The thing about leadership is that just about everyone thinks they’re a leader, but very few really are. In most cases, those who share this false belief are harmless, but there is a group that I refer to as leadership imposters, who if left on their own, are in fact very dangerous. Most people call these imposters, “bad bosses”.
These bad bosses not only pose a danger to the company they work for, but also for the people they work with, because when they flame out, and they will, there’s a good chance there going to take a few good people down with them. Unfortunately, it’s been my experience that the ones who most often get hurt are those employees who don’t have the experience to fully appreciate or understand their bosses’ shortcomings, and as a result, often don’t realize that they are exposed, and therefore need to protect themselves.
Given this, the purpose of this article is two-fold. First, grasping the nuances of effective leadership isn’t easy, so sometimes it helps to look at it from the other side, and see what really bad leadership looks like. In fact, as I state in my Authentic Leadership Workbook, there is a new kind of leadership style unlike anything most of us have ever experienced, that is taking over the business world. As you will read, bad bosses employ the exact opposite of this style.
The second reason I wrote this article is to help people recognize these imposters so they’ll be better prepared to protect and distance themselves from them, hopefully saving their career in the process.
It should also be noted that in many cases senior management is well aware that they have a bad boss on their hands and have taken steps to limit how much damage they can inflict on the organization and the people they work with. In situations like this its not uncommon to have high-performers; people with real potential work with these bad bosses. This can be a way to both reduce the damage they can do and also test the high-performer. How they handle the situation can have a real impact on their career.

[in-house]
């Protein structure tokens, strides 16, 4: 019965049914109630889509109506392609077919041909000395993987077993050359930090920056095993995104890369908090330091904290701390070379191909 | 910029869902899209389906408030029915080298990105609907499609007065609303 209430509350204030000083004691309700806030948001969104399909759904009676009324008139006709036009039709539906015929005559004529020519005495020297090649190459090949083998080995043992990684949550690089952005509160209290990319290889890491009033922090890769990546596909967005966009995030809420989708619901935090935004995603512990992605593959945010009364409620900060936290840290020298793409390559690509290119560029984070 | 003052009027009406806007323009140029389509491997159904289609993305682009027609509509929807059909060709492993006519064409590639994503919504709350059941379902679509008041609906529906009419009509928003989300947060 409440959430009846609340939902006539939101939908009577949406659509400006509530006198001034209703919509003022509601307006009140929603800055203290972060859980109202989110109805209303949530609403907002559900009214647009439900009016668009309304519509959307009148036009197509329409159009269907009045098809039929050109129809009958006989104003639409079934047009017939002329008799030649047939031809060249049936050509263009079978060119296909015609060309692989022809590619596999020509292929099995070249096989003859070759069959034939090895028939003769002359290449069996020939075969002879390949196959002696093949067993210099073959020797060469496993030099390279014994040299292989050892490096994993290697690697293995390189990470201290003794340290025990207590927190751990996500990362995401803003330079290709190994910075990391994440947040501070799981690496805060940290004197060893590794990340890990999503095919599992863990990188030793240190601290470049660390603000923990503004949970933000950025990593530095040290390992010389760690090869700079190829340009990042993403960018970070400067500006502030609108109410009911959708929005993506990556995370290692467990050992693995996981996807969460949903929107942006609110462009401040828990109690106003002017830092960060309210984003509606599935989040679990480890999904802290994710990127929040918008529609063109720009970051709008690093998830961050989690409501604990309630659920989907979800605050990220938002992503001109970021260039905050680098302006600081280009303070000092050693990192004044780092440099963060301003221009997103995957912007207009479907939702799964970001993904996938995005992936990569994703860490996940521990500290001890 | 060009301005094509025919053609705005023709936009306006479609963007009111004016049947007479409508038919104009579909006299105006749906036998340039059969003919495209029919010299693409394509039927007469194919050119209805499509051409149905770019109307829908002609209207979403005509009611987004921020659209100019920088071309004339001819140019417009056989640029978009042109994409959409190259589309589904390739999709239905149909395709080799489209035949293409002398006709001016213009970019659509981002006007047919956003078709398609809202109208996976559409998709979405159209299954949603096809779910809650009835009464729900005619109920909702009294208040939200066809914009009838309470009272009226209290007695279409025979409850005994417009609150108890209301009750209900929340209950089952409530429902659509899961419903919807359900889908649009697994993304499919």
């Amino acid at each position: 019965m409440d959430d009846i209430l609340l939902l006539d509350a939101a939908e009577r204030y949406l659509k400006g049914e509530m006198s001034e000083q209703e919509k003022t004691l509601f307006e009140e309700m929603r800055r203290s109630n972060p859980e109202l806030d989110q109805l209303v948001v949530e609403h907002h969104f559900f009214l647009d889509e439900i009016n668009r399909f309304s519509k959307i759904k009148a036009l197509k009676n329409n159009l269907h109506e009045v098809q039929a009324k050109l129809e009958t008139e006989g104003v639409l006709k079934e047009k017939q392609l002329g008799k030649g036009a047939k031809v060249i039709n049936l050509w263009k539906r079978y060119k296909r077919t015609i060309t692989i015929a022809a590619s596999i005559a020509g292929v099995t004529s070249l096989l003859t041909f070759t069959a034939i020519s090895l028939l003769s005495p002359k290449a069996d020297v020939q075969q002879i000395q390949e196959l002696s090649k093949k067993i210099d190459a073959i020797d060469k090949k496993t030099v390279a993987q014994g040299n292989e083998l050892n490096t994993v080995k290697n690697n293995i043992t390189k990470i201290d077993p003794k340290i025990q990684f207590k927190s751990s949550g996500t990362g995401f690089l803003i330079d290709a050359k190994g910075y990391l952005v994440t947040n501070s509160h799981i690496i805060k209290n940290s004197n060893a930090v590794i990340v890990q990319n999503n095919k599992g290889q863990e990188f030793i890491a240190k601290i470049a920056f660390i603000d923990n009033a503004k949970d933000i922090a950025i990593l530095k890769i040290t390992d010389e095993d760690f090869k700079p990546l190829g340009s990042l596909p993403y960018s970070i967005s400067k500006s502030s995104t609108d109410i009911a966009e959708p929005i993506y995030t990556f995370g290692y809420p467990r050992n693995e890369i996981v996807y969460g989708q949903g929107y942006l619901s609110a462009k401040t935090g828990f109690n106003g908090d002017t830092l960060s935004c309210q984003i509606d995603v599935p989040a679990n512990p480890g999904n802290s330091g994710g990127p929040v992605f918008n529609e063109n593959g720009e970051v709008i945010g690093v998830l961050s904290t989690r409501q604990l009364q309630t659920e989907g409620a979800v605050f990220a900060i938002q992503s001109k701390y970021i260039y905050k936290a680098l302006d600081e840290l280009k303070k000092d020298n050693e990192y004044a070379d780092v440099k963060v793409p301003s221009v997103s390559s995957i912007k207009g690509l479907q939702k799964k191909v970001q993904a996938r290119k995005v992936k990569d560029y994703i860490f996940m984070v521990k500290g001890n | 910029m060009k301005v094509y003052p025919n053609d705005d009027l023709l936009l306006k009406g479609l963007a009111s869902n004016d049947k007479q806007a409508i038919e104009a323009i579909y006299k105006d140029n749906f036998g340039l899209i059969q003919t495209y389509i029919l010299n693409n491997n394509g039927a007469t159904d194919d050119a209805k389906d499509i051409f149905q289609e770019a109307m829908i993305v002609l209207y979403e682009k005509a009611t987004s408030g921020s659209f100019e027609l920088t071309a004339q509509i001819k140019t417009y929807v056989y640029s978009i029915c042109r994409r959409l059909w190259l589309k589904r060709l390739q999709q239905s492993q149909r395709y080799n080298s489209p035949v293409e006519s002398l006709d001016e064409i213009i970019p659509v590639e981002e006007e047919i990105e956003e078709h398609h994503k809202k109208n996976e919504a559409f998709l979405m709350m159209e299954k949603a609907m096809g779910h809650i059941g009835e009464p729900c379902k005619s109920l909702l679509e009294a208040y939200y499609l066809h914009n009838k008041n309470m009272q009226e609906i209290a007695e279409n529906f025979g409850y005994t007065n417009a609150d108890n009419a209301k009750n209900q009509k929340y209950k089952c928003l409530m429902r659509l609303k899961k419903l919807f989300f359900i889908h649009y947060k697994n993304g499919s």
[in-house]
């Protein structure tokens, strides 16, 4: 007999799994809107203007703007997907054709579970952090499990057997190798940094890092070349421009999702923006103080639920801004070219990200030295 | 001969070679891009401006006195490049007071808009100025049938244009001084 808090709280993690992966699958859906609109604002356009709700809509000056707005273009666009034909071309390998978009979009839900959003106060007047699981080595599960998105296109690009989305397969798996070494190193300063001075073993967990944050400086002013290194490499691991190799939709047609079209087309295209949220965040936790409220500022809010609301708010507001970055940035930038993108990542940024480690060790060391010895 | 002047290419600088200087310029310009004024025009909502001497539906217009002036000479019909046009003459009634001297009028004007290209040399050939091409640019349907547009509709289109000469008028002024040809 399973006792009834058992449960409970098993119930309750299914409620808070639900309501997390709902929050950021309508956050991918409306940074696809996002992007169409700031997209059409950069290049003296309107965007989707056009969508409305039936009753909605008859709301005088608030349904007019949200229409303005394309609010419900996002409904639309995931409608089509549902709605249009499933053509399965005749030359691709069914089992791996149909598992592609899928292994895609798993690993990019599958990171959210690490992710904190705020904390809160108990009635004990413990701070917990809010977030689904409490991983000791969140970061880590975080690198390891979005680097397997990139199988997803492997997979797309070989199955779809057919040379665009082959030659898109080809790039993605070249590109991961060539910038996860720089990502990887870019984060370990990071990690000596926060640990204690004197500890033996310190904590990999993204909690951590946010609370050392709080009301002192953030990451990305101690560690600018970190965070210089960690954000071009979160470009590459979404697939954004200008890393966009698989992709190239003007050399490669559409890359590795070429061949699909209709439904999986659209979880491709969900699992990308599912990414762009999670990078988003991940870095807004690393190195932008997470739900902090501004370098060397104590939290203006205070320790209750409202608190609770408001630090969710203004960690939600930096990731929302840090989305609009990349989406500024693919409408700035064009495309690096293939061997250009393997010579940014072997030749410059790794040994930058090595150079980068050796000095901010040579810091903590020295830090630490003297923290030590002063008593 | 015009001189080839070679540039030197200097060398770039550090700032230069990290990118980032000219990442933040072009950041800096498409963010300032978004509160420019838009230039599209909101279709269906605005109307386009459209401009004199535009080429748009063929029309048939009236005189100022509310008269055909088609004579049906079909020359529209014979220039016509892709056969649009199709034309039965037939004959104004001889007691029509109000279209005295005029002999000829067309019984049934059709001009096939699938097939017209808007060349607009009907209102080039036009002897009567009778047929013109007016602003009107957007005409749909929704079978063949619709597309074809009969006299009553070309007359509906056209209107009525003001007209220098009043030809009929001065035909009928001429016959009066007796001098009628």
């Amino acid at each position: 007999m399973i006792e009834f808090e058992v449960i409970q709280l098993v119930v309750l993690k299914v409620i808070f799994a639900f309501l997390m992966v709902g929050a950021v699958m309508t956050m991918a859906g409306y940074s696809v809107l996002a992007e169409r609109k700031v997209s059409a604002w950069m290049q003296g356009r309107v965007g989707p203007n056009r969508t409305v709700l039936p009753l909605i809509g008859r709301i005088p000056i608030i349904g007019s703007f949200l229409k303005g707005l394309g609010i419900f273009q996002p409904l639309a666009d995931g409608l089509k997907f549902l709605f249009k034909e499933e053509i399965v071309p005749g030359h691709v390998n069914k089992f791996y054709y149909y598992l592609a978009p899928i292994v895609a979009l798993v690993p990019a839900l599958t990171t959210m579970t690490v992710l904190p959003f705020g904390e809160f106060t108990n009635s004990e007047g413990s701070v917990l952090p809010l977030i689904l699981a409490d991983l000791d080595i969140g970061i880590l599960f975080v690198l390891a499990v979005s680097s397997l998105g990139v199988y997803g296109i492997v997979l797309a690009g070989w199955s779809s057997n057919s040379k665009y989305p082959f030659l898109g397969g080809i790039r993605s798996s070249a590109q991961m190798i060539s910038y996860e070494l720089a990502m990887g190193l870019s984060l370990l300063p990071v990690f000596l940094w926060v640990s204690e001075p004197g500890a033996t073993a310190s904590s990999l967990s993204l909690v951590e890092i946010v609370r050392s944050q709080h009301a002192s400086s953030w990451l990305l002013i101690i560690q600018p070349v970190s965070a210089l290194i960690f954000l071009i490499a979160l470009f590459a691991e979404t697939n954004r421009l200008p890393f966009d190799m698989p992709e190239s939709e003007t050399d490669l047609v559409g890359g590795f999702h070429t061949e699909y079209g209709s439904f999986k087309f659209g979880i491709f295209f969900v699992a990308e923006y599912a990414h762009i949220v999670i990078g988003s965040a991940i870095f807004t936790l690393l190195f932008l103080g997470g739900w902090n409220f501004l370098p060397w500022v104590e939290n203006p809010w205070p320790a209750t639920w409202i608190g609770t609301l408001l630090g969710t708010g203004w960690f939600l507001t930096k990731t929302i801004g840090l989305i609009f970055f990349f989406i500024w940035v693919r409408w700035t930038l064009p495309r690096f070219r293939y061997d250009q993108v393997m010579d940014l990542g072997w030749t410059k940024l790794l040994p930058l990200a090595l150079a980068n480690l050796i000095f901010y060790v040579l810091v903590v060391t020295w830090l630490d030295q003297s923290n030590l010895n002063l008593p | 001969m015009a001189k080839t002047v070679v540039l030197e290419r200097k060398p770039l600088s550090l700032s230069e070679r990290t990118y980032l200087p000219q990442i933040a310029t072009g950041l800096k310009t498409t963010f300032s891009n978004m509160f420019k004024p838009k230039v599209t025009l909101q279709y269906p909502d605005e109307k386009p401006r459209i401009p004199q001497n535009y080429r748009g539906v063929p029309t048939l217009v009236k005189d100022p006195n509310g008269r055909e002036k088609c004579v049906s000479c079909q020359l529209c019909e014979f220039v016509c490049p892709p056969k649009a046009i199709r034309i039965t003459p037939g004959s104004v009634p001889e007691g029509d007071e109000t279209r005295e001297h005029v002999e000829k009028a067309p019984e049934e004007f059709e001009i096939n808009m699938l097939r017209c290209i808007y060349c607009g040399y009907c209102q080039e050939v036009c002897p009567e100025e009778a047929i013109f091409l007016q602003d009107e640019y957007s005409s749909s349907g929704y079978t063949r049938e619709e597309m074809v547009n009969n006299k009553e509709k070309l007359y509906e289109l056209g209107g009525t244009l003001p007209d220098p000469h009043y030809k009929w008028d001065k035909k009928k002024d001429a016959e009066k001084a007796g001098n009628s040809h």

The following are the five common traits or habits that give these imposters away and what you can learn from these people to boost your career.
They always lead from the front.
True leaders know that there are times when they need to be out front, but most of the time, the best and most effective place to lead is from the back.
The thing about imposters is that they are constantly living with the fear of being exposed, and for that reason are very insecure. This insecurity and their ego simply won’t allow for others take the lead, whether it’s in meetings, presentations, or celebrations, so they always have to be out front- doing all the talking. One of my favourite giveaways is their need to always be sitting at the head of the table in meetings, no matter how informal or casual they are, believing this gives them more status and authority.
True leaders on the other hand can inspire and lead from anywhere, including the back of a room or the middle of a meeting table. In fact a true leader can lead even when their not in the room.
When times get tough they can’t make decisions.
It’s easy to make decisions when things are going well and you have all the information you need. The true test of a leader is the ability to make the tough decisions when all the information isn’t available, and when there’s something on the line. In fact, inspired leaders know that sometimes it more important to just make a decision than to worry about whether it’s right or wrong.